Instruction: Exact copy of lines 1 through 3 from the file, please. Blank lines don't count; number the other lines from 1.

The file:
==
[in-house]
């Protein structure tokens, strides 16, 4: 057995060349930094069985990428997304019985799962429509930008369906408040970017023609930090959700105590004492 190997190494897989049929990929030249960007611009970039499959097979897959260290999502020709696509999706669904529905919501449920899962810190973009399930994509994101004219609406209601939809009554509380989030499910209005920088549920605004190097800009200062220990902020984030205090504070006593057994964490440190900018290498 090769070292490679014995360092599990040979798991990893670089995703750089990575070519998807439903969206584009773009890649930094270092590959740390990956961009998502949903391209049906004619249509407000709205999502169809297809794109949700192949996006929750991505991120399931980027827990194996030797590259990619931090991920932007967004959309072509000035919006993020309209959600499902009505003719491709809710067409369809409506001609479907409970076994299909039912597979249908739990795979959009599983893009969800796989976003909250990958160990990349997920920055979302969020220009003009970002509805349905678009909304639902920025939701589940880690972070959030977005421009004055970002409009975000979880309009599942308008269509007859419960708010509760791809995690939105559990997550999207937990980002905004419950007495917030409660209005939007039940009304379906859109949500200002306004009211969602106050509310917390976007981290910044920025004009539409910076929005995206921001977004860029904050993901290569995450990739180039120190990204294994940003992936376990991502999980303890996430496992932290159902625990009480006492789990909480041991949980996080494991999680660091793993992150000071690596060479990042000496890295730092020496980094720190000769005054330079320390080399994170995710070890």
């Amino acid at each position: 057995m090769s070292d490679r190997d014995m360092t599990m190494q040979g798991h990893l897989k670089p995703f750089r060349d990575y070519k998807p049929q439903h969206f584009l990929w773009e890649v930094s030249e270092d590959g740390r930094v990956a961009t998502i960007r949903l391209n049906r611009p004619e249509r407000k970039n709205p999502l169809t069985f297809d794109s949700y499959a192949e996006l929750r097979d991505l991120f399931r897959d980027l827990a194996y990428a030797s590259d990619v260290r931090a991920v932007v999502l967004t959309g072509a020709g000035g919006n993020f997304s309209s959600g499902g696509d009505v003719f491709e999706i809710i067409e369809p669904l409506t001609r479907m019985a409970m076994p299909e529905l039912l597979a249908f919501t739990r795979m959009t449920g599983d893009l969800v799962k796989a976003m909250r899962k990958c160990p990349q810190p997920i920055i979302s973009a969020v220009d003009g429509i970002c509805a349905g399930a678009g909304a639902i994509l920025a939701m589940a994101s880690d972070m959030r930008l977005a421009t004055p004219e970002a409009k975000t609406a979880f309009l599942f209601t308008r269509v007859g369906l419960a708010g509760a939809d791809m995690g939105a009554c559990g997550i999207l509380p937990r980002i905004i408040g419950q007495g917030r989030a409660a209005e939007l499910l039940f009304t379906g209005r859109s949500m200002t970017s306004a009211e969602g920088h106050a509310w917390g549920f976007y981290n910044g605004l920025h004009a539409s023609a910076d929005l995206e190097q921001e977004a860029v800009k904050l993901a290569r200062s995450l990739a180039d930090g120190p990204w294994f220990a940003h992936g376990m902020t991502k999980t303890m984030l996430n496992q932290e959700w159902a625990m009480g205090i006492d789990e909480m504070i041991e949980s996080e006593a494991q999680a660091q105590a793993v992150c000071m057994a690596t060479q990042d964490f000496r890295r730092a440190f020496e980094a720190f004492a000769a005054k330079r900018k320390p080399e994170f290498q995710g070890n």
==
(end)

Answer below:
[in-house]
């Protein structure tokens, strides 16, 4: 057995060349930094069985990428997304019985799962429509930008369906408040970017023609930090959700105590004492 190997190494897989049929990929030249960007611009970039499959097979897959260290999502020709696509999706669904529905919501449920899962810190973009399930994509994101004219609406209601939809009554509380989030499910209005920088549920605004190097800009200062220990902020984030205090504070006593057994964490440190900018290498 090769070292490679014995360092599990040979798991990893670089995703750089990575070519998807439903969206584009773009890649930094270092590959740390990956961009998502949903391209049906004619249509407000709205999502169809297809794109949700192949996006929750991505991120399931980027827990194996030797590259990619931090991920932007967004959309072509000035919006993020309209959600499902009505003719491709809710067409369809409506001609479907409970076994299909039912597979249908739990795979959009599983893009969800796989976003909250990958160990990349997920920055979302969020220009003009970002509805349905678009909304639902920025939701589940880690972070959030977005421009004055970002409009975000979880309009599942308008269509007859419960708010509760791809995690939105559990997550999207937990980002905004419950007495917030409660209005939007039940009304379906859109949500200002306004009211969602106050509310917390976007981290910044920025004009539409910076929005995206921001977004860029904050993901290569995450990739180039120190990204294994940003992936376990991502999980303890996430496992932290159902625990009480006492789990909480041991949980996080494991999680660091793993992150000071690596060479990042000496890295730092020496980094720190000769005054330079320390080399994170995710070890």
């Amino acid at each position: 057995m090769s070292d490679r190997d014995m360092t599990m190494q040979g798991h990893l897989k670089p995703f750089r060349d990575y070519k998807p049929q439903h969206f584009l990929w773009e890649v930094s030249e270092d590959g740390r930094v990956a961009t998502i960007r949903l391209n049906r611009p004619e249509r407000k970039n709205p999502l169809t069985f297809d794109s949700y499959a192949e996006l929750r097979d991505l991120f399931r897959d980027l827990a194996y990428a030797s590259d990619v260290r931090a991920v932007v999502l967004t959309g072509a020709g000035g919006n993020f997304s309209s959600g499902g696509d009505v003719f491709e999706i809710i067409e369809p669904l409506t001609r479907m019985a409970m076994p299909e529905l039912l597979a249908f919501t739990r795979m959009t449920g599983d893009l969800v799962k796989a976003m909250r899962k990958c160990p990349q810190p997920i920055i979302s973009a969020v220009d003009g429509i970002c509805a349905g399930a678009g909304a639902i994509l920025a939701m589940a994101s880690d972070m959030r930008l977005a421009t004055p004219e970002a409009k975000t609406a979880f309009l599942f209601t308008r269509v007859g369906l419960a708010g509760a939809d791809m995690g939105a009554c559990g997550i999207l509380p937990r980002i905004i408040g419950q007495g917030r989030a409660a209005e939007l499910l039940f009304t379906g209005r859109s949500m200002t970017s306004a009211e969602g920088h106050a509310w917390g549920f976007y981290n910044g605004l920025h004009a539409s023609a910076d929005l995206e190097q921001e977004a860029v800009k904050l993901a290569r200062s995450l990739a180039d930090g120190p990204w294994f220990a940003h992936g376990m902020t991502k999980t303890m984030l996430n496992q932290e959700w159902a625990m009480g205090i006492d789990e909480m504070i041991e949980s996080e006593a494991q999680a660091q105590a793993v992150c000071m057994a690596t060479q990042d964490f000496r890295r730092a440190f020496e980094a720190f004492a000769a005054k330079r900018k320390p080399e994170f290498q995710g070890n």